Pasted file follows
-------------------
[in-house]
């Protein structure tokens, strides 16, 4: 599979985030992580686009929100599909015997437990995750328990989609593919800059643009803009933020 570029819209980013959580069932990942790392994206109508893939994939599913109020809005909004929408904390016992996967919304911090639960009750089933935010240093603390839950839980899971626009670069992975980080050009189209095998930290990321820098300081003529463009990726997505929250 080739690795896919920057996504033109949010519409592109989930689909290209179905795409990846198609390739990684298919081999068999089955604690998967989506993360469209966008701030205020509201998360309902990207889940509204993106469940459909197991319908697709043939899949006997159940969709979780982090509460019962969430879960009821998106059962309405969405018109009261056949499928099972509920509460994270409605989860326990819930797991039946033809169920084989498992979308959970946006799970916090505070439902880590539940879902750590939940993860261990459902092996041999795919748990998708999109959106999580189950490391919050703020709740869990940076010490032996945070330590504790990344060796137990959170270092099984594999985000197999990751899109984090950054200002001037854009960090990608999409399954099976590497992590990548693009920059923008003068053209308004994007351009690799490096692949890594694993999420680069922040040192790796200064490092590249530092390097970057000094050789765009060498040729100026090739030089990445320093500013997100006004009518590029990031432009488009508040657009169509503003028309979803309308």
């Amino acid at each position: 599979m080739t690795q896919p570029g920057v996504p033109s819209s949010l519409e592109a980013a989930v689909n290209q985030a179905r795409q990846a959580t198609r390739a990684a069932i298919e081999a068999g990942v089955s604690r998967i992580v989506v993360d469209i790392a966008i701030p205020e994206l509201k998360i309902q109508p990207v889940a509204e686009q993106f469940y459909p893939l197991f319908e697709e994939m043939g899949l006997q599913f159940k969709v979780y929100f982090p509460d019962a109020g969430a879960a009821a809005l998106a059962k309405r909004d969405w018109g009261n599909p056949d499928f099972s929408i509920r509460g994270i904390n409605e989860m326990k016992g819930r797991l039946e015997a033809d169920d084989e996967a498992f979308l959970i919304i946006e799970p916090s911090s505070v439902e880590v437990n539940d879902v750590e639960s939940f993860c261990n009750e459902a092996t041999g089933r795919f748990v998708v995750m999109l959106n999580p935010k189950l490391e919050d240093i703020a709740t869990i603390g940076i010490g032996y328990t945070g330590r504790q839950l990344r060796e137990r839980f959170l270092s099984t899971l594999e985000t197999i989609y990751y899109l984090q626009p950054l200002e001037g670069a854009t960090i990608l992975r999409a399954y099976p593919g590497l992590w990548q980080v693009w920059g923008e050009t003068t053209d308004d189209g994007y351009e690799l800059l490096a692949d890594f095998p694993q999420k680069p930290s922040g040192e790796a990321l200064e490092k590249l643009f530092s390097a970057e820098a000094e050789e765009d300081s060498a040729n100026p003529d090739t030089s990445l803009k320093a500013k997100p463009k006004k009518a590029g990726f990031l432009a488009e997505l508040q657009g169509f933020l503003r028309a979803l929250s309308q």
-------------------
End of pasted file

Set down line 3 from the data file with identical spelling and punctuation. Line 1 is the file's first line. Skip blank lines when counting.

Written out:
């Amino acid at each position: 599979m080739t690795q896919p570029g920057v996504p033109s819209s949010l519409e592109a980013a989930v689909n290209q985030a179905r795409q990846a959580t198609r390739a990684a069932i298919e081999a068999g990942v089955s604690r998967i992580v989506v993360d469209i790392a966008i701030p205020e994206l509201k998360i309902q109508p990207v889940a509204e686009q993106f469940y459909p893939l197991f319908e697709e994939m043939g899949l006997q599913f159940k969709v979780y929100f982090p509460d019962a109020g969430a879960a009821a809005l998106a059962k309405r909004d969405w018109g009261n599909p056949d499928f099972s929408i509920r509460g994270i904390n409605e989860m326990k016992g819930r797991l039946e015997a033809d169920d084989e996967a498992f979308l959970i919304i946006e799970p916090s911090s505070v439902e880590v437990n539940d879902v750590e639960s939940f993860c261990n009750e459902a092996t041999g089933r795919f748990v998708v995750m999109l959106n999580p935010k189950l490391e919050d240093i703020a709740t869990i603390g940076i010490g032996y328990t945070g330590r504790q839950l990344r060796e137990r839980f959170l270092s099984t899971l594999e985000t197999i989609y990751y899109l984090q626009p950054l200002e001037g670069a854009t960090i990608l992975r999409a399954y099976p593919g590497l992590w990548q980080v693009w920059g923008e050009t003068t053209d308004d189209g994007y351009e690799l800059l490096a692949d890594f095998p694993q999420k680069p930290s922040g040192e790796a990321l200064e490092k590249l643009f530092s390097a970057e820098a000094e050789e765009d300081s060498a040729n100026p003529d090739t030089s990445l803009k320093a500013k997100p463009k006004k009518a590029g990726f990031l432009a488009e997505l508040q657009g169509f933020l503003r028309a979803l929250s309308q």